China has arrested the leader of “Lawyers for Protection of the Cross.” The group defends churches whose crosses have been forcibly removed amid a government campaign to strip skylines of Christian symbols.
Zhang Kai is the latest of more than 250 attorneys, pastors, and human rights activists detained or arrested since July in connection with the 400 to 1,200 cross removals in the eastern province of Zhejiang, a Christian stronghold.
On August 25, police in Wenzhou, a coastal city known as “China’s Jerusalem,” jumped a wall at Xialing Church and arrested Zhang Kai and his intern, Liu Peng. The arrests occurred on the eve of a scheduled meeting with David Saperstein, the US ambassador-at-large for international religious freedom.
“These detentions fit into the disturbing pattern of state intimidation of public-interest lawyers, internet activists, journalists, [and] religious leaders,” Saperstein said to news media. “Other people that I have met, or tried to, have suffered harassment of some kind. [The US government] demands the immediate release of these activists, who boldly underline the precariousness of religious life in China.”
According to China Aid, Zhang and Liu are being held for six months in a so-called “black jail,” one of several detention facilities outside the established penal system. Torture is common in such centers, where prisoners may be held without trial, China Aid said.
Lawyers representing Zhang and Liu requested to meet with them, but authorities denied that request. Sources told the attorneys that Zhang and Liu have been charged with endangering state security and “assembling a crowd to disrupt social order.”
In July, Zhang assembled a team of 30 lawyers, mostly Chinese Christians, to represent pastors and churches in Zhejiang province. Their name: “Lawyers for Protection of the Cross.”
Zhang took up residence at Xialing Church in Wenzhou, meeting with dozens of Christian leaders whose churches were subject to the cross removal or demolition orders.
For months, Zhang and his team pursued an aggressive legal strategy, challenging state actions at every possible point. “He did not let a single legal question lapse,” said Zhang Peihong, a lawyer who worked with Zhang, according to Chinachange.org.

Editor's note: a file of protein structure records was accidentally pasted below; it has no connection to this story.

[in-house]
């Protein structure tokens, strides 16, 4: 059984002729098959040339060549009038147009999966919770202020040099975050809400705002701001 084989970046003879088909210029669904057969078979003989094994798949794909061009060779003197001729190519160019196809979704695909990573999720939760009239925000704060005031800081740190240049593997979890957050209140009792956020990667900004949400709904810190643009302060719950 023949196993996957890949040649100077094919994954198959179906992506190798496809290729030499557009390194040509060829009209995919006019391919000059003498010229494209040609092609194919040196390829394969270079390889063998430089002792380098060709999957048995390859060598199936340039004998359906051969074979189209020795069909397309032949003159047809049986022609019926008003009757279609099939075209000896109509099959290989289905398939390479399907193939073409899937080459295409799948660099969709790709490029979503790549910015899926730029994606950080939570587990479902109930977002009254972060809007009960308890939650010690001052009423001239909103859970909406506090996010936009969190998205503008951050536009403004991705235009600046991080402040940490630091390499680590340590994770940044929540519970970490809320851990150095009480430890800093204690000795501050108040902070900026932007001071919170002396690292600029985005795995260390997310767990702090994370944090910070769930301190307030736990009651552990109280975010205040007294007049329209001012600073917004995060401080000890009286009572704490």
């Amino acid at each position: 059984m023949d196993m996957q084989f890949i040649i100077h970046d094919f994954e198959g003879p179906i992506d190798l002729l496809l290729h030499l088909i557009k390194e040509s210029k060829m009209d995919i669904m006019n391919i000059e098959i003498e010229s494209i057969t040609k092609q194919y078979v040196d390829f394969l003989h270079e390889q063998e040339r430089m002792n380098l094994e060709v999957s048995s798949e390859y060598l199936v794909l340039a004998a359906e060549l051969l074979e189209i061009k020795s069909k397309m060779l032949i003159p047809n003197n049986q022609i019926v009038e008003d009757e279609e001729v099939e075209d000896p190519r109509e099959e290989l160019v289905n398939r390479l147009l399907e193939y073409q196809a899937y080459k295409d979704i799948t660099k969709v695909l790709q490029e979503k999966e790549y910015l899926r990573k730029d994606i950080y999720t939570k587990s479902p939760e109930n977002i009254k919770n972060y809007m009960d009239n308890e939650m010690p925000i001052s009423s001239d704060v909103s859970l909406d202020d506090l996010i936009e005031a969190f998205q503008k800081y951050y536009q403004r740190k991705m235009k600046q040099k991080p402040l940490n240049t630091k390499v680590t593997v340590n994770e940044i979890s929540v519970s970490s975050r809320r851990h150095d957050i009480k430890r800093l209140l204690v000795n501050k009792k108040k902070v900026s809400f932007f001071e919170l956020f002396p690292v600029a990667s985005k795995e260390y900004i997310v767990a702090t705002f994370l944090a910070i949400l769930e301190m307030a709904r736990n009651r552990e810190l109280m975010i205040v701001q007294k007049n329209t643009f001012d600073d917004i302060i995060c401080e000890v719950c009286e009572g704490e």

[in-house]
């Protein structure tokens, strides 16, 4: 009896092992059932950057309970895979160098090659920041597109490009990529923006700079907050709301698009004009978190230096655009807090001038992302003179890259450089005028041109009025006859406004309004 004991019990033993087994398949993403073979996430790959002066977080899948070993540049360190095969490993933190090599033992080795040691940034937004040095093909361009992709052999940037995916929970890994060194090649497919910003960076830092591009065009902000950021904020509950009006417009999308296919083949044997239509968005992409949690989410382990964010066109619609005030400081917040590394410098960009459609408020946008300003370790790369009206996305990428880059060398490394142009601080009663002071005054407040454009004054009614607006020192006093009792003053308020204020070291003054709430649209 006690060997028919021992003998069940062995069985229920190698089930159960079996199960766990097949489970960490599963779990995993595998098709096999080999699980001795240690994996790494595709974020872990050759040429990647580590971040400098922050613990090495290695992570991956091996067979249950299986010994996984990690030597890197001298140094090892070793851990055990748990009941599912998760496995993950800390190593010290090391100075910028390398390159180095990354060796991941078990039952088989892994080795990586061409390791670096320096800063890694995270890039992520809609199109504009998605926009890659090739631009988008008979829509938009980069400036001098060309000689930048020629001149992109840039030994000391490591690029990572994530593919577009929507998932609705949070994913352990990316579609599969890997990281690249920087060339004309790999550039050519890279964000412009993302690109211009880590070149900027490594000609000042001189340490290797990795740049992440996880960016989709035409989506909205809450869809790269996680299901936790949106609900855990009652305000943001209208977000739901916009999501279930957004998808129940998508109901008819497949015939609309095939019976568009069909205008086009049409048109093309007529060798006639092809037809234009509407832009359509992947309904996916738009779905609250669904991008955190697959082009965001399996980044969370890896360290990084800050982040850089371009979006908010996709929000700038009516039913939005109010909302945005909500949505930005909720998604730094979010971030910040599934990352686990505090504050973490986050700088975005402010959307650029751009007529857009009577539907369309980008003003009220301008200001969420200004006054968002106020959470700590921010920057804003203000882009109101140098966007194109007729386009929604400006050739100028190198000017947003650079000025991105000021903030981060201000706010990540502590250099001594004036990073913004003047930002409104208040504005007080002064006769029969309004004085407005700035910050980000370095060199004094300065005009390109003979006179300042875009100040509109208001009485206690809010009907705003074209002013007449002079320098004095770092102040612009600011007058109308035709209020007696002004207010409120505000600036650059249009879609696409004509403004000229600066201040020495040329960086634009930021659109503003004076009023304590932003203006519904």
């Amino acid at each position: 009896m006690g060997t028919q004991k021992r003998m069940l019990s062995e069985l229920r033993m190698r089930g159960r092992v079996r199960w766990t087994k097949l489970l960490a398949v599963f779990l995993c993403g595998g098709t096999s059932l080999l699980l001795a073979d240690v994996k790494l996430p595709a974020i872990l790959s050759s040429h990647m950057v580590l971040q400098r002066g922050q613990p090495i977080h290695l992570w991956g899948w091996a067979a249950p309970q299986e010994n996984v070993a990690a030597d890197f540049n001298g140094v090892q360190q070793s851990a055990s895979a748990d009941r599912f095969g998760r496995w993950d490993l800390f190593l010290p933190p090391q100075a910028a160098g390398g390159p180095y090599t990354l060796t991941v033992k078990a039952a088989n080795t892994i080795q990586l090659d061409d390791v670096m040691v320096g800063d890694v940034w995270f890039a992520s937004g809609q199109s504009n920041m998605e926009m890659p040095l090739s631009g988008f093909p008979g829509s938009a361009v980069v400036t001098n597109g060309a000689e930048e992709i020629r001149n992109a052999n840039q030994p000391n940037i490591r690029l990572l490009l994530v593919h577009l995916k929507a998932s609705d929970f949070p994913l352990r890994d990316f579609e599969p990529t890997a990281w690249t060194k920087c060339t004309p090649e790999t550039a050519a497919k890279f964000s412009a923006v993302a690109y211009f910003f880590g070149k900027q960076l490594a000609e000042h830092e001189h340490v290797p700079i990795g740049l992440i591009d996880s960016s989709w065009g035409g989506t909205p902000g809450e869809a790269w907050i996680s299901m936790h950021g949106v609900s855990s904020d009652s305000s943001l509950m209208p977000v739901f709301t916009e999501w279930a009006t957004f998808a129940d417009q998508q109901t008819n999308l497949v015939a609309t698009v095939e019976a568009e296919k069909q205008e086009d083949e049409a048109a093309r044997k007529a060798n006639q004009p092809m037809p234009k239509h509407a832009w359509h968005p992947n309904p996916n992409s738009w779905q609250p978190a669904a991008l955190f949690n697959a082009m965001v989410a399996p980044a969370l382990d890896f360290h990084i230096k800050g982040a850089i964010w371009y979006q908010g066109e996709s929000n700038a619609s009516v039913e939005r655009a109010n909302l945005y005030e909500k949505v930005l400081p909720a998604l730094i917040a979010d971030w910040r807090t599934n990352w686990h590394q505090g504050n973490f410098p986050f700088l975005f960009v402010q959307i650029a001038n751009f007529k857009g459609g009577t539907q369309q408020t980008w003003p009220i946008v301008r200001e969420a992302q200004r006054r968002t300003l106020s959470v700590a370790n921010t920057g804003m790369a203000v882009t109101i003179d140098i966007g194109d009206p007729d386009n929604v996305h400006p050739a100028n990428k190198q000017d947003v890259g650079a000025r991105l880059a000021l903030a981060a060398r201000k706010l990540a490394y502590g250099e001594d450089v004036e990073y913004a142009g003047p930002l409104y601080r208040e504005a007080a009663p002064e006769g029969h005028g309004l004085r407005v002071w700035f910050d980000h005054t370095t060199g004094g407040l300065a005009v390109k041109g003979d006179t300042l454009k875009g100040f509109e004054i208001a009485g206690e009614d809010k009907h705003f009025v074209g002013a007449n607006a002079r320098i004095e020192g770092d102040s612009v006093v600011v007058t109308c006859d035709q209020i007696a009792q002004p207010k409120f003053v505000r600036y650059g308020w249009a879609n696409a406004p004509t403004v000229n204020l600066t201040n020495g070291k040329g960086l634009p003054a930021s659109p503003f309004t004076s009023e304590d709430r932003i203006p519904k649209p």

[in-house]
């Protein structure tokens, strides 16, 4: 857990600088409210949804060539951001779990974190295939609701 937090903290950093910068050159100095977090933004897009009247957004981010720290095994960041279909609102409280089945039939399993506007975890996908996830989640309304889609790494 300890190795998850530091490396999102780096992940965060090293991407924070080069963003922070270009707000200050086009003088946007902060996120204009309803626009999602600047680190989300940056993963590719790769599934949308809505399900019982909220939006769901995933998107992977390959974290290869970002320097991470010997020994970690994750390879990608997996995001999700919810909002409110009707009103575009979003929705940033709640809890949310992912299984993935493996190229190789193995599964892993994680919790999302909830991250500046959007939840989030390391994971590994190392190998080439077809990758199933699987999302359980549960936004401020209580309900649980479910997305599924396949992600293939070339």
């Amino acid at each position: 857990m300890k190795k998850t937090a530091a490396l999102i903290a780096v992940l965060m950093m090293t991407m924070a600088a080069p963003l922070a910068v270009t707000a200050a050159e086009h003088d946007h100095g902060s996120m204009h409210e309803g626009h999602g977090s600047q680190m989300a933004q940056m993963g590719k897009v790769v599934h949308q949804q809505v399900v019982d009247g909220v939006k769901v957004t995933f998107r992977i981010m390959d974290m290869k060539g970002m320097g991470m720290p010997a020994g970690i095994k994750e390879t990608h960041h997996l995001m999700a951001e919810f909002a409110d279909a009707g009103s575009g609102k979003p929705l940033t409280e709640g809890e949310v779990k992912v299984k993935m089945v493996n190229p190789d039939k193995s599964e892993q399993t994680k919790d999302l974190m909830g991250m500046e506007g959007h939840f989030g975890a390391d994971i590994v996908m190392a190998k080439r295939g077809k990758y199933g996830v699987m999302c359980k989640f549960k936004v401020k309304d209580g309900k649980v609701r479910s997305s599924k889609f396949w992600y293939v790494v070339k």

At one point, a female state security agent told him, “You’re just looking for trouble” by defending churches. “You’re wrong,” he replied. “I have God as my backer.”
On August 8, Zhang shared his stance on WeChat, an Asian social media site with 500 million monthly users: “I’ve made up my mind: the most they can do is jail me. But if I stay silent, I’ll regret it my whole life.” Two weeks later, plainclothes police arrested him.
Zhang’s arrest comes just before China’s Premier Xi Jinping is scheduled to visit the United States in late September. Human rights activists have launched a public petition calling on the Obama administration to cancel Xi’s visit.
“[Zhang] did nothing but legally defend hundreds of churches’ crosses from being barbarically demolished by the Zhejiang government,” said Bob Fu, founder and president of China Aid. “Free world leaders, especially President Obama, should make it clear to President Xi Jinping that these acts of total disregard for basic human rights and religious freedom should and will be condemned by all during Xi’s visit to the United Nations and the United States next month.”
This week, a group of human rights leaders in Asia called for the immediate and unconditional release of those arrested since July. “We strongly encourage ... the government to ensure that ... those who are facing charges are allowed legal representation and that their rights are protected in accordance with the law; to ensure that no individual is detained incommunicado or held at an extra-legal facility,” the Saakshi Project stated. Christian Solidarity Worldwide also called for the immediate release of Zhang and others from detention.
In recent months, CT has covered the cross-demolition campaign and the counter-campaign by local Christians to return crosses to public display.
In 2006, CT published China’s New Legal Eagles, a feature about evangelical lawyers in that country. It has also covered the case of renowned Christian attorney Gao Zhisheng, who was released last year after serving prison time for “inciting subversion of state power.”
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